Back in April, 6.1% of mortgages were delinquent by at least 30 days or more, marking the nation’s highest overall delinquency rate since January 2016, according to a report by CoreLogic

Meanwhile, some people in the industry are calling the new fee a money grab by the GSEs.

“The new 0.5% fee being implemented by the Federal Housing Finance Agency – Fannie Mae and Freddie Mac’s regulator – on mortgage refinancing transactions delivered to the agencies beginning September 1 doesn’t pass the smell test,” Chief Financial Analyst Greg McBride said. “The irony is striking – the Federal Reserve is effectively printing money to buy government guaranteed mortgage backed securities in order to keep markets functioning, drive down mortgage rates, facilitate refinancing, and put monthly savings into consumers’ pockets. And now FHFA wants to grab that savings from the consumer and put it into Fannie and Freddie’s coffers.”

In the second quarter, Fannie Mae reported an earnings decrease of 26% year-over-year due to a loss in fee revenue while Freddie Mac saw its earnings rise by 18%. But despite Fannie Mae’s decrease, both companies still reported a positive net income at $2.55 billion for Fannie Mae and $1.78 billion for Freddie Mac in Q2.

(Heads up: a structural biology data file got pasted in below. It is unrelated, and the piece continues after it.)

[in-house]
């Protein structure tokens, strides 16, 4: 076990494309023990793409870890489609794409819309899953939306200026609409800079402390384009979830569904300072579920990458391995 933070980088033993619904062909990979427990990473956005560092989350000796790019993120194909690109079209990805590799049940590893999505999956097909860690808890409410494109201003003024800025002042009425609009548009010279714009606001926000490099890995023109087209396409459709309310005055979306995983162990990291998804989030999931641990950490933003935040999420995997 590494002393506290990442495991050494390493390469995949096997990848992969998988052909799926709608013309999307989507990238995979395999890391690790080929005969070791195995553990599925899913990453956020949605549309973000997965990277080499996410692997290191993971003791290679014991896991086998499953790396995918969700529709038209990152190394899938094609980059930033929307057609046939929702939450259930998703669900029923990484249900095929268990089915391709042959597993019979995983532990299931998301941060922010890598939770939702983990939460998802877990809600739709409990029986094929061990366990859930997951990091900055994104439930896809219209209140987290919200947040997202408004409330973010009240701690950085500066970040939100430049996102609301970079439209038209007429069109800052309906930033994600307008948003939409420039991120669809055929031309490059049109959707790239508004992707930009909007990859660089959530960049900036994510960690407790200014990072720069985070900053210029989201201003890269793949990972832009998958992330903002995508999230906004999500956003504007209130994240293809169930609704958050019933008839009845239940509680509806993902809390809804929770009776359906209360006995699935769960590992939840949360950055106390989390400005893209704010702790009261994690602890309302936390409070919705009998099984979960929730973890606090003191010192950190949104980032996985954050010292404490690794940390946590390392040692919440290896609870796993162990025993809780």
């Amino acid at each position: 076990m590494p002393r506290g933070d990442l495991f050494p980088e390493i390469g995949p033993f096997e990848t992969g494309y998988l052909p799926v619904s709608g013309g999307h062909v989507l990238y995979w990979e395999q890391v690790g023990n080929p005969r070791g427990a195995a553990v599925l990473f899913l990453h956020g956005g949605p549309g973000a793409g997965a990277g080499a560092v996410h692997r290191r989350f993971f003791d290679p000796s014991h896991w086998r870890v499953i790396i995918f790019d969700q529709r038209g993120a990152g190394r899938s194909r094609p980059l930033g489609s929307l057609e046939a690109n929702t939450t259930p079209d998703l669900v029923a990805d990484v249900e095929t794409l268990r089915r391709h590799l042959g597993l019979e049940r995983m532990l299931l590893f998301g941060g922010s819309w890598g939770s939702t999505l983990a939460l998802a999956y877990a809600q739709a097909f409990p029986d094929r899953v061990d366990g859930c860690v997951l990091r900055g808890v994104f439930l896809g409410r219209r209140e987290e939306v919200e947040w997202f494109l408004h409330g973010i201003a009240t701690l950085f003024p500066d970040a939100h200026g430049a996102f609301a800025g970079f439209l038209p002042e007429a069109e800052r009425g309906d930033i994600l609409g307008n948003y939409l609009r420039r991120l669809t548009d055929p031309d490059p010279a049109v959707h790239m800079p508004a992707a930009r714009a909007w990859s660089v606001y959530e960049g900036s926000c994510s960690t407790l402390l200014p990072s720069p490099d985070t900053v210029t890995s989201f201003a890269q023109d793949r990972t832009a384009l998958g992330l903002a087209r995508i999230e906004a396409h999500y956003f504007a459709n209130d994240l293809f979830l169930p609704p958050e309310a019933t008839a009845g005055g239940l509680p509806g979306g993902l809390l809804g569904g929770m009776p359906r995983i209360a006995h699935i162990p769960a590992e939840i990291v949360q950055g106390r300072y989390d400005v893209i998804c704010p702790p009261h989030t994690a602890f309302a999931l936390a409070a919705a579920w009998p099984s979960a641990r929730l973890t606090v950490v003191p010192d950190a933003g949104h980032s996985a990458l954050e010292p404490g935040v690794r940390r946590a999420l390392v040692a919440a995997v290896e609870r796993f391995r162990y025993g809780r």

Pushing back on the announcement, the housing industry is calling on Fannie Mae and Freddie Mac to retract the fee.

“The Community Home Lenders Association calls on Fannie Mae and Freddie Mac to withdraw the half point fee they announced yesterday on refinance mortgages,” CHLA Executive Director Scott Olson said. “At a time when borrowers are utilizing refinances to strengthen their finances by taking advantage of historically low mortgage rates, now is not the time to raise mortgage rates and costs on working families.”

The FHFA explained that this move came at the request of the GSEs due to the projected losses the companies, and ultimately the American taxpayer, could experience due to the pandemic.

“Based on their projected COVID-related losses, Fannie Mae and Freddie Mac requested, and were granted, permission from FHFA to place an adverse market fee on mortgage refinance acquisitions,” an FHFA spokesperson told HousingWire.

And in a podcast interview with HousingWire, MBA President Bob Broeksmit called on FHFA Director Mark Calabria to rescind the fee.

“We are stunned and disappointed beyond belief that such a move would be taken in complete secrecy without any consultation with the industry,” Broeksmit said. “We call on Director Calabria to immediately rescind it, and let’s sit down and talk about any legitimate needs for pricing.”

HousingWire reached out to Fannie Mae, which has not responded to requests for comment. This story will be updated if the company responds.


  1. I am OPPOSED to this 50bps fee in the midst of a pandemic when the administration claims to be working to get relief and stimulus to the struggling economy. It is unconscionable.